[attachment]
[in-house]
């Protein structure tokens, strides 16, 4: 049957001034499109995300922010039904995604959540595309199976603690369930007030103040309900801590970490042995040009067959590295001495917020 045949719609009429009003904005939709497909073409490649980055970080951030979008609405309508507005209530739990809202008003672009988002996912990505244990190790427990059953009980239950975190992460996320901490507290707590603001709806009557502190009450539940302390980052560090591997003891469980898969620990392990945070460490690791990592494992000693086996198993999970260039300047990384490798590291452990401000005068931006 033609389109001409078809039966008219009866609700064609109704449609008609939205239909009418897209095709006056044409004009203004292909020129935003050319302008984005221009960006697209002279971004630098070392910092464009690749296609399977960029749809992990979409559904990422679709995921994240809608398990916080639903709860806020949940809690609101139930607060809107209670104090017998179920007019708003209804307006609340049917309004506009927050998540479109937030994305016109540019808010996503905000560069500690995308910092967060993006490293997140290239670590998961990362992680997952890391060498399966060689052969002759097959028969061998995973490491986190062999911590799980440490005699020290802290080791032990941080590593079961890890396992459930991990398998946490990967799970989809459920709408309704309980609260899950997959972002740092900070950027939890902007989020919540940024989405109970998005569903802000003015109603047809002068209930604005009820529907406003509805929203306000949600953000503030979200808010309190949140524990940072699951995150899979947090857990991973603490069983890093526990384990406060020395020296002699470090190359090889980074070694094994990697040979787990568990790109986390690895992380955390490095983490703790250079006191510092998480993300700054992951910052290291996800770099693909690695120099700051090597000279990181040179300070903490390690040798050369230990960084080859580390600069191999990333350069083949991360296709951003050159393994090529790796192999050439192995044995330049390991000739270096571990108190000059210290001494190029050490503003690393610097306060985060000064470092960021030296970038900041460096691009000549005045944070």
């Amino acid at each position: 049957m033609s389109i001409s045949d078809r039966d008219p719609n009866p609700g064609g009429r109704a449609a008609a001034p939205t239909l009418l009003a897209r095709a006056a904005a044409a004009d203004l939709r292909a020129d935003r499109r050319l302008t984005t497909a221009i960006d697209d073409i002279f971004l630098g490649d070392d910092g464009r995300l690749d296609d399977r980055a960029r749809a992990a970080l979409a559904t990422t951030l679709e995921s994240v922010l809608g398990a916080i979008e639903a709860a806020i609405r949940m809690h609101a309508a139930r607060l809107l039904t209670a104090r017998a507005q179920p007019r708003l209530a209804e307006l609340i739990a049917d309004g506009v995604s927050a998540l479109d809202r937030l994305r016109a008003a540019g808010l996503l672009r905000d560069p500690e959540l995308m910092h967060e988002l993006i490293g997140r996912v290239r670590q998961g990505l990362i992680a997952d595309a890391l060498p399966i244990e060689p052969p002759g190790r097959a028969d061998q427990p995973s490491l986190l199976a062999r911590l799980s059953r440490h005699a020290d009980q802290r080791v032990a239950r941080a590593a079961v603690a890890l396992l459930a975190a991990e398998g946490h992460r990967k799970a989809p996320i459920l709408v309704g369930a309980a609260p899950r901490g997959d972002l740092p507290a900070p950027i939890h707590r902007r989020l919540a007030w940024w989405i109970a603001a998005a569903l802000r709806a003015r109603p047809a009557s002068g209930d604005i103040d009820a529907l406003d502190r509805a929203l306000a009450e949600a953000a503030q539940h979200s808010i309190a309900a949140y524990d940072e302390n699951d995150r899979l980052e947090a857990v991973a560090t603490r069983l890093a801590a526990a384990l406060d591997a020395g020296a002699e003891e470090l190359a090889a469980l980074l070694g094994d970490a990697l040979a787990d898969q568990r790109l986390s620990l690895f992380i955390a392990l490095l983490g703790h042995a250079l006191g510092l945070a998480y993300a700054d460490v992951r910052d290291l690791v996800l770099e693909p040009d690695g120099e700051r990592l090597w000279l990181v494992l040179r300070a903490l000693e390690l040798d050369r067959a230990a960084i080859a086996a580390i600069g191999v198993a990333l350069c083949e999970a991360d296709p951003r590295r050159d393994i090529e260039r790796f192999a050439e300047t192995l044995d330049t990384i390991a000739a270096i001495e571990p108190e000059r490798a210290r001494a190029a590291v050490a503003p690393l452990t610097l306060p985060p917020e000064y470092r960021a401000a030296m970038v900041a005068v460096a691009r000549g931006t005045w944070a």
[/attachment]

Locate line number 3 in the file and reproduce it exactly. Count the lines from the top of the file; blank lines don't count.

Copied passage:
């Amino acid at each position: 049957m033609s389109i001409s045949d078809r039966d008219p719609n009866p609700g064609g009429r109704a449609a008609a001034p939205t239909l009418l009003a897209r095709a006056a904005a044409a004009d203004l939709r292909a020129d935003r499109r050319l302008t984005t497909a221009i960006d697209d073409i002279f971004l630098g490649d070392d910092g464009r995300l690749d296609d399977r980055a960029r749809a992990a970080l979409a559904t990422t951030l679709e995921s994240v922010l809608g398990a916080i979008e639903a709860a806020i609405r949940m809690h609101a309508a139930r607060l809107l039904t209670a104090r017998a507005q179920p007019r708003l209530a209804e307006l609340i739990a049917d309004g506009v995604s927050a998540l479109d809202r937030l994305r016109a008003a540019g808010l996503l672009r905000d560069p500690e959540l995308m910092h967060e988002l993006i490293g997140r996912v290239r670590q998961g990505l990362i992680a997952d595309a890391l060498p399966i244990e060689p052969p002759g190790r097959a028969d061998q427990p995973s490491l986190l199976a062999r911590l799980s059953r440490h005699a020290d009980q802290r080791v032990a239950r941080a590593a079961v603690a890890l396992l459930a975190a991990e398998g946490h992460r990967k799970a989809p996320i459920l709408v309704g369930a309980a609260p899950r901490g997959d972002l740092p507290a900070p950027i939890h707590r902007r989020l919540a007030w940024w989405i109970a603001a998005a569903l802000r709806a003015r109603p047809a009557s002068g209930d604005i103040d009820a529907l406003d502190r509805a929203l306000a009450e949600a953000a503030q539940h979200s808010i309190a309900a949140y524990d940072e302390n699951d995150r899979l980052e947090a857990v991973a560090t603490r069983l890093a801590a526990a384990l406060d591997a020395g020296a002699e003891e470090l190359a090889a469980l980074l070694g094994d970490a990697l040979a787990d898969q568990r790109l986390s620990l690895f992380i955390a392990l490095l983490g703790h042995a250079l006191g510092l945070a998480y993300a700054d460490v992951r910052d290291l690791v996800l770099e693909p040009d690695g120099e700051r990592l090597w000279l990181v494992l040179r300070a903490l000693e390690l040798d050369r067959a230990a960084i080859a086996a580390i600069g191999v198993a990333l350069c083949e999970a991360d296709p951003r590295r050159d393994i090529e260039r790796f192999a050439e300047t192995l044995d330049t990384i390991a000739a270096i001495e571990p108190e000059r490798a210290r001494a190029a590291v050490a503003p690393l452990t610097l306060p985060p917020e000064y470092r960021a401000a030296m970038v900041a005068v460096a691009r000549g931006t005045w944070a």